But, even before he left the region, he had succeeded in offending the locals by following the terminology used in Azerbaijan to describe Karabakh. He met Bako Sahakian, leader of the self-proclaimed state, but presented it as just a meeting with local civil society figures, outraging political commentator David Babian.



“It is unacceptable that non-constructive statements should be made after a visit, as was done by this Polad Bulbuloglu and his delegates. President Bako Sahakian from the start of the visit held onto the principal of equality of the two sides, stressing that no other format was acceptable, including the so-called possibility of holding talks between two communities,” the commentator said.



“Such meetings are ineffective, since they once more make people angry, instead of creating an atmosphere of trust, as the authors insist.”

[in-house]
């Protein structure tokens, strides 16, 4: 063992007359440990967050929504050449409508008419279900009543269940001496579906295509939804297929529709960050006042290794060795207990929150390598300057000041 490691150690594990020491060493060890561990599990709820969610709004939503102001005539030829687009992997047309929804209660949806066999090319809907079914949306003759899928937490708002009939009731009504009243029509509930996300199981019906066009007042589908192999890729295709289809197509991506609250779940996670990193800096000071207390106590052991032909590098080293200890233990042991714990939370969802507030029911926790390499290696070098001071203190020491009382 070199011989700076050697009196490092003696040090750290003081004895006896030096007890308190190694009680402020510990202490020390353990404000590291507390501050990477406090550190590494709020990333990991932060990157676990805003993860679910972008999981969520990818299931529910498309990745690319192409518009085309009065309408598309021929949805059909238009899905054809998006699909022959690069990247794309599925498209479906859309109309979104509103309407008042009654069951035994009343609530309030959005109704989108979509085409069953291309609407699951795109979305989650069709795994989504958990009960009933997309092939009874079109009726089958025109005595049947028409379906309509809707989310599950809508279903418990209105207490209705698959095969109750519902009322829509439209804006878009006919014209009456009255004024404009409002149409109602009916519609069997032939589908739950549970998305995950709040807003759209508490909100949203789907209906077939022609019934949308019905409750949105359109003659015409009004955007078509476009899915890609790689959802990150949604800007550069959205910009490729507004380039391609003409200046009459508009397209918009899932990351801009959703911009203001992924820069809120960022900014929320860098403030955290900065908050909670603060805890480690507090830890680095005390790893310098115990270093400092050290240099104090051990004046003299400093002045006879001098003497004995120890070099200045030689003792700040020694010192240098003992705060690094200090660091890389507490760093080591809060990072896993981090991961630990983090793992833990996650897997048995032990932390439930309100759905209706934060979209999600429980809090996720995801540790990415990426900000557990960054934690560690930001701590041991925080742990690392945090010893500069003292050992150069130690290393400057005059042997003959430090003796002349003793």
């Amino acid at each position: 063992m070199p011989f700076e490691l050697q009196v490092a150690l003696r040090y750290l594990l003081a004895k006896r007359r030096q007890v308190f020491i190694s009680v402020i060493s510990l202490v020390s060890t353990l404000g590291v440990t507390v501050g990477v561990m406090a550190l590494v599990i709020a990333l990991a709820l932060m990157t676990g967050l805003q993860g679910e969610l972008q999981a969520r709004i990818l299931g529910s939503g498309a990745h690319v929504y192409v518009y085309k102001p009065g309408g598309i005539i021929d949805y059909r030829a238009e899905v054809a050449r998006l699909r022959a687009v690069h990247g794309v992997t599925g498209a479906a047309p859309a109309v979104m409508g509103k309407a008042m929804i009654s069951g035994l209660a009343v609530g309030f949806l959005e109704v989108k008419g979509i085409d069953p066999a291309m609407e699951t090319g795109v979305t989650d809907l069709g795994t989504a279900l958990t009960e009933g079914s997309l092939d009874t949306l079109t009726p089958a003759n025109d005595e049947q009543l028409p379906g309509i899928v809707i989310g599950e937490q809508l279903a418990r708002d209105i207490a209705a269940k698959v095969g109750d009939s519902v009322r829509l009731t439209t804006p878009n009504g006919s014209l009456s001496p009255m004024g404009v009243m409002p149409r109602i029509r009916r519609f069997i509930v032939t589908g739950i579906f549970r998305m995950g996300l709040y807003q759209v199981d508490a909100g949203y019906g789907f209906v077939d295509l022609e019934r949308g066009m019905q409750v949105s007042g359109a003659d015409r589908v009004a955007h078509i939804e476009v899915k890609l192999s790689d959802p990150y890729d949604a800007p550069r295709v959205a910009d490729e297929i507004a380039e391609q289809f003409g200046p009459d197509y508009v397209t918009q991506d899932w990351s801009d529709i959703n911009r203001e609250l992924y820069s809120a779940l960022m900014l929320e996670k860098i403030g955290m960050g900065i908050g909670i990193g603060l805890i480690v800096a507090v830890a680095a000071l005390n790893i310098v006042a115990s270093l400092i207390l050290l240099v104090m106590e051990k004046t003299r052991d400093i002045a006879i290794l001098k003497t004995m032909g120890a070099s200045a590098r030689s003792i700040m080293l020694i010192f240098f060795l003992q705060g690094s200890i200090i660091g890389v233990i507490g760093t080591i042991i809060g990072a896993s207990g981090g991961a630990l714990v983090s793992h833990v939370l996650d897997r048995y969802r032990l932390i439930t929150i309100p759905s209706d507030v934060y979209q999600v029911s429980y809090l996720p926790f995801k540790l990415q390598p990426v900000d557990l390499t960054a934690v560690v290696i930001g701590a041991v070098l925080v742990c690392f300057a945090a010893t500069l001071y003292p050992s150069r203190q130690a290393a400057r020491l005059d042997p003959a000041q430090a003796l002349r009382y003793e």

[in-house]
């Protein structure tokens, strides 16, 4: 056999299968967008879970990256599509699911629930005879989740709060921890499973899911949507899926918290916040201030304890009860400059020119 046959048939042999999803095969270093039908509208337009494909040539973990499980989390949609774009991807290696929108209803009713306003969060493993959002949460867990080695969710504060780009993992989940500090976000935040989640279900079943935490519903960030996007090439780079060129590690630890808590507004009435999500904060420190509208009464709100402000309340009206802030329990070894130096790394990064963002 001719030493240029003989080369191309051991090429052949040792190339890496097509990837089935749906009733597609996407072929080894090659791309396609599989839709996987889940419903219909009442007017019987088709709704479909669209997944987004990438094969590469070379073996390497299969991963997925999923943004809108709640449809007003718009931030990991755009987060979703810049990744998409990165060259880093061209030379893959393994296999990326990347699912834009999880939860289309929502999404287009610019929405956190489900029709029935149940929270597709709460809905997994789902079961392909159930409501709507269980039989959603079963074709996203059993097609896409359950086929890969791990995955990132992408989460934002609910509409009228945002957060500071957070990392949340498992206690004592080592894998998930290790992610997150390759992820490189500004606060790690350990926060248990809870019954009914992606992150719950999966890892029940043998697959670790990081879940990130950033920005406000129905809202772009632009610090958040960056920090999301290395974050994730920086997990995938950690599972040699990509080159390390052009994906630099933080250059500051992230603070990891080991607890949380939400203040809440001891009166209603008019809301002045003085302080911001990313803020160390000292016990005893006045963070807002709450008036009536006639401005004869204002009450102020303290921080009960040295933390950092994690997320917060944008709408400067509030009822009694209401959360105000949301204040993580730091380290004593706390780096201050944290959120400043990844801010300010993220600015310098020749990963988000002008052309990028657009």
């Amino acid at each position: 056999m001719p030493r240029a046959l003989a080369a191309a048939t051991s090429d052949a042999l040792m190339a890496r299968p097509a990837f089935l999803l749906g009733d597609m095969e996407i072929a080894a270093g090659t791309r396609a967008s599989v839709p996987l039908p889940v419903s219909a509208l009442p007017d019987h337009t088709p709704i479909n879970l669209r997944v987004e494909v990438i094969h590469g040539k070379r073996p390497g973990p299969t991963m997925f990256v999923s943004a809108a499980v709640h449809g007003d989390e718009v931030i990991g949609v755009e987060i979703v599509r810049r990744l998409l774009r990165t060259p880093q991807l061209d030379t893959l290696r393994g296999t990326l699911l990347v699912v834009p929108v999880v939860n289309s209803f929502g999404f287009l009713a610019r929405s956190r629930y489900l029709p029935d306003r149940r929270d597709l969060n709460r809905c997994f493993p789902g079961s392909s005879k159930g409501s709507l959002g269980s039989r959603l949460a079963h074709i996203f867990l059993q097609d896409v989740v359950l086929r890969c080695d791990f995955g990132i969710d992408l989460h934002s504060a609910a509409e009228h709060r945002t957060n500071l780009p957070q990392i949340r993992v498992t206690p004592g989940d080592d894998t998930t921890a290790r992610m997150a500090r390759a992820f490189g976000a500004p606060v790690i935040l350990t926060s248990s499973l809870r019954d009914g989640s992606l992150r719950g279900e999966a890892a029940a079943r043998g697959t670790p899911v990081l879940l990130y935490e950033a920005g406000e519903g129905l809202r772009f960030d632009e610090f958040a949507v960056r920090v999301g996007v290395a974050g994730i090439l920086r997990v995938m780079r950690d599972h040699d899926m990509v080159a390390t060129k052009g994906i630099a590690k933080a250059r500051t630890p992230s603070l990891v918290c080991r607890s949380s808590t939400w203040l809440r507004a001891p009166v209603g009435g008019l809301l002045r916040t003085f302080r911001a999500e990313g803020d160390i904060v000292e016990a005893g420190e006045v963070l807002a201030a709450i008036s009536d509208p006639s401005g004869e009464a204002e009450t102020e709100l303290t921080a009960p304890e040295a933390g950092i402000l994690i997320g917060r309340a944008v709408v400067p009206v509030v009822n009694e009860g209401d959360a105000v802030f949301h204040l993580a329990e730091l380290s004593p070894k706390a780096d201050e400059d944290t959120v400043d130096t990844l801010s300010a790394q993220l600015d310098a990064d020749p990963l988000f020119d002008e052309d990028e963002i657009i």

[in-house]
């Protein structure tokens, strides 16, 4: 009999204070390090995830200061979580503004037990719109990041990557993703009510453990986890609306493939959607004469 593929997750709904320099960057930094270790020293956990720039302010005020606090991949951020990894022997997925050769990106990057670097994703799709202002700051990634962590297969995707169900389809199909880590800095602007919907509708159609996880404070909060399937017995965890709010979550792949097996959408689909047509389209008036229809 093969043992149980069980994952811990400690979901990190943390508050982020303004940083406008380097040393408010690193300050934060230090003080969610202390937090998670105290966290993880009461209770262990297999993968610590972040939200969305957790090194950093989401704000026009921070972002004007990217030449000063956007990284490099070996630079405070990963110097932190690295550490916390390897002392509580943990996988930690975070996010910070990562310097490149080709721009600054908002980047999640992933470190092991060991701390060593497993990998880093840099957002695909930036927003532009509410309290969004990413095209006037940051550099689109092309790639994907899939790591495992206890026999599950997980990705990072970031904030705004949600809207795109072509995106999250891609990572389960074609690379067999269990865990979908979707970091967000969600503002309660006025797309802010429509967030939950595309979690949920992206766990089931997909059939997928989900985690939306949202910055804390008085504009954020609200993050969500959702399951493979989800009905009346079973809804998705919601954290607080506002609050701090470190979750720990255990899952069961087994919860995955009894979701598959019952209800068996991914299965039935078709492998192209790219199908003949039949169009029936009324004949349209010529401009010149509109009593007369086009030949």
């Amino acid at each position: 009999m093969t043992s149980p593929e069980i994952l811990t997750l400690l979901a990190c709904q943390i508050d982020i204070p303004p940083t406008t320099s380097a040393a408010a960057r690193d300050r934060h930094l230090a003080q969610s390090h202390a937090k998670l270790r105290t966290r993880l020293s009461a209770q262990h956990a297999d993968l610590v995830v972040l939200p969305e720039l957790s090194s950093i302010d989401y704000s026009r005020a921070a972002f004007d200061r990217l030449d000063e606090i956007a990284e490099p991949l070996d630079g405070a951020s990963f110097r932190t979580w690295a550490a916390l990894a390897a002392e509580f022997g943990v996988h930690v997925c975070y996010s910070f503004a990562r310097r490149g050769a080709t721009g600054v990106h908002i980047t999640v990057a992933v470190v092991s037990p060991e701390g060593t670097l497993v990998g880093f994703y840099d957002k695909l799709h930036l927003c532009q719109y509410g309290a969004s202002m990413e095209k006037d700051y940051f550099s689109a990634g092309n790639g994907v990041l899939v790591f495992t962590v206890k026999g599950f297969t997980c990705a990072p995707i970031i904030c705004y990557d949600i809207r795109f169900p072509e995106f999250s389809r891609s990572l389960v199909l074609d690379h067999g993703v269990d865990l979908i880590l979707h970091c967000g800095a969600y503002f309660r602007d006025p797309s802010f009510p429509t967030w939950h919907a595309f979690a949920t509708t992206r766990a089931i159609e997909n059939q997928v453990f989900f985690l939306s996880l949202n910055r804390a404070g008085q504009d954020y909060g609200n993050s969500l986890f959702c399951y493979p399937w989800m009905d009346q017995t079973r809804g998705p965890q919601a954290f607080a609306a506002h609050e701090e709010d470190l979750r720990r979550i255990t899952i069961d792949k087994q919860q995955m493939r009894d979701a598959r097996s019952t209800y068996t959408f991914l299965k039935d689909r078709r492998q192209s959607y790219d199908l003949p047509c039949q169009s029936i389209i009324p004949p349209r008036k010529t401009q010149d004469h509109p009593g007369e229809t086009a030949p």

The misunderstandings pursued the delegates, who also visited Yerevan and Baku, throughout their journey. On returning to the Azerbaijani capital, one delegate told a local news agency that the Armenian president had told them he understood that Aghdam – a region of Azerbaijan outside Nagorny Karabakh itself which is almost entirely controlled by Armenian forces – was not Armenian land, and that he respected Azerbaijan’s territorial integrity.



The comments were disowned by a spokesman for the president, and provoked outrage in Yerevan.



“This is an arrogant lie,” President Serzh Sargsian’s spokesman said. “But we are no longer surprised that the Azerbaijani delegates distorted the facts when they returned to Baku, since they always do. The lack of tolerance from Azerbaijani society is clear.”